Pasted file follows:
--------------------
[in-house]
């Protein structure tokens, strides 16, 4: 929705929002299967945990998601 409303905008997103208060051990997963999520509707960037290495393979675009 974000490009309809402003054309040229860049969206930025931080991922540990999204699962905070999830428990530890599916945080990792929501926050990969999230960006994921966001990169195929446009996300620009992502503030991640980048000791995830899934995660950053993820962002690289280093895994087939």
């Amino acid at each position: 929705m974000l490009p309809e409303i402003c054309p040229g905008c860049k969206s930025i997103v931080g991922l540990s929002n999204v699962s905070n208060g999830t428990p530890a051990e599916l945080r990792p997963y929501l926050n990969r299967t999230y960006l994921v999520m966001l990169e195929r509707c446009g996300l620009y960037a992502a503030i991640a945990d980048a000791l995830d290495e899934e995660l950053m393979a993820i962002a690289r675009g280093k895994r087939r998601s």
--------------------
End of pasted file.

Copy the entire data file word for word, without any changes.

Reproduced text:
[in-house]
């Protein structure tokens, strides 16, 4: 929705929002299967945990998601 409303905008997103208060051990997963999520509707960037290495393979675009 974000490009309809402003054309040229860049969206930025931080991922540990999204699962905070999830428990530890599916945080990792929501926050990969999230960006994921966001990169195929446009996300620009992502503030991640980048000791995830899934995660950053993820962002690289280093895994087939």
């Amino acid at each position: 929705m974000l490009p309809e409303i402003c054309p040229g905008c860049k969206s930025i997103v931080g991922l540990s929002n999204v699962s905070n208060g999830t428990p530890a051990e599916l945080r990792p997963y929501l926050n990969r299967t999230y960006l994921v999520m966001l990169e195929r509707c446009g996300l620009y960037a992502a503030i991640a945990d980048a000791l995830d290495e899934e995660l950053m393979a993820i962002a690289r675009g280093k895994r087939r998601s």